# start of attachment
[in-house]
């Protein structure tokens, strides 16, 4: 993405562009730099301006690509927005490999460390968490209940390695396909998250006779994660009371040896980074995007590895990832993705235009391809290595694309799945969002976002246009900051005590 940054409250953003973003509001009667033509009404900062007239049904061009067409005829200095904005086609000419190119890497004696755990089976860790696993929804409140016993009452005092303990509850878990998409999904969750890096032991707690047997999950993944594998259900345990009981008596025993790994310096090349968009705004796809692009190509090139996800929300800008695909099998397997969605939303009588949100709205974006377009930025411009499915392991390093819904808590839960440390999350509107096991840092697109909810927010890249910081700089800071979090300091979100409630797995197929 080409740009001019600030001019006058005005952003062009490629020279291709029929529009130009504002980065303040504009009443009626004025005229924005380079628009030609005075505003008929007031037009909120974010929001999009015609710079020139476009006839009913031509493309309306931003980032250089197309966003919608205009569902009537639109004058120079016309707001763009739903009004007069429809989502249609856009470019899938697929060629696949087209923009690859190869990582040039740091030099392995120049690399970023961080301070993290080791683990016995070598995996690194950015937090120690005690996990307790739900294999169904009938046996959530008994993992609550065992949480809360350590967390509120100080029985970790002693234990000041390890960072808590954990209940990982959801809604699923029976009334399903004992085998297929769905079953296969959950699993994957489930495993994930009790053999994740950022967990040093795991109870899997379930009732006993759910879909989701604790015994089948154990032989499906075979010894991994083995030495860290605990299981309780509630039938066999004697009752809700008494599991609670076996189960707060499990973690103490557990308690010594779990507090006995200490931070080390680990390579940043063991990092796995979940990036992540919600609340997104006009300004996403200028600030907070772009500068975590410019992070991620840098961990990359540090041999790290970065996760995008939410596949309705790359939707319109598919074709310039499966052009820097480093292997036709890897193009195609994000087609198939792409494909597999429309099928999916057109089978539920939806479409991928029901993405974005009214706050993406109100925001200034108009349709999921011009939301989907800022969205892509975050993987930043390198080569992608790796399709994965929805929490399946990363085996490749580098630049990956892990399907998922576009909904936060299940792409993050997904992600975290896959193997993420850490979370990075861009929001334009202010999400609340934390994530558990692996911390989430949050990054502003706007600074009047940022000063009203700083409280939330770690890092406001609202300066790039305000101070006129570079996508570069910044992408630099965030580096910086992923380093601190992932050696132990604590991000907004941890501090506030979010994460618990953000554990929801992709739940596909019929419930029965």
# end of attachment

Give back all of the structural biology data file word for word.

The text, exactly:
[in-house]
């Protein structure tokens, strides 16, 4: 993405562009730099301006690509927005490999460390968490209940390695396909998250006779994660009371040896980074995007590895990832993705235009391809290595694309799945969002976002246009900051005590 940054409250953003973003509001009667033509009404900062007239049904061009067409005829200095904005086609000419190119890497004696755990089976860790696993929804409140016993009452005092303990509850878990998409999904969750890096032991707690047997999950993944594998259900345990009981008596025993790994310096090349968009705004796809692009190509090139996800929300800008695909099998397997969605939303009588949100709205974006377009930025411009499915392991390093819904808590839960440390999350509107096991840092697109909810927010890249910081700089800071979090300091979100409630797995197929 080409740009001019600030001019006058005005952003062009490629020279291709029929529009130009504002980065303040504009009443009626004025005229924005380079628009030609005075505003008929007031037009909120974010929001999009015609710079020139476009006839009913031509493309309306931003980032250089197309966003919608205009569902009537639109004058120079016309707001763009739903009004007069429809989502249609856009470019899938697929060629696949087209923009690859190869990582040039740091030099392995120049690399970023961080301070993290080791683990016995070598995996690194950015937090120690005690996990307790739900294999169904009938046996959530008994993992609550065992949480809360350590967390509120100080029985970790002693234990000041390890960072808590954990209940990982959801809604699923029976009334399903004992085998297929769905079953296969959950699993994957489930495993994930009790053999994740950022967990040093795991109870899997379930009732006993759910879909989701604790015994089948154990032989499906075979010894991994083995030495860290605990299981309780509630039938066999004697009752809700008494599991609670076996189960707060499990973690103490557990308690010594779990507090006995200490931070080390680990390579940043063991990092796995979940990036992540919600609340997104006009300004996403200028600030907070772009500068975590410019992070991620840098961990990359540090041999790290970065996760995008939410596949309705790359939707319109598919074709310039499966052009820097480093292997036709890897193009195609994000087609198939792409494909597999429309099928999916057109089978539920939806479409991928029901993405974005009214706050993406109100925001200034108009349709999921011009939301989907800022969205892509975050993987930043390198080569992608790796399709994965929805929490399946990363085996490749580098630049990956892990399907998922576009909904936060299940792409993050997904992600975290896959193997993420850490979370990075861009929001334009202010999400609340934390994530558990692996911390989430949050990054502003706007600074009047940022000063009203700083409280939330770690890092406001609202300066790039305000101070006129570079996508570069910044992408630099965030580096910086992923380093601190992932050696132990604590991000907004941890501090506030979010994460618990953000554990929801992709739940596909019929419930029965």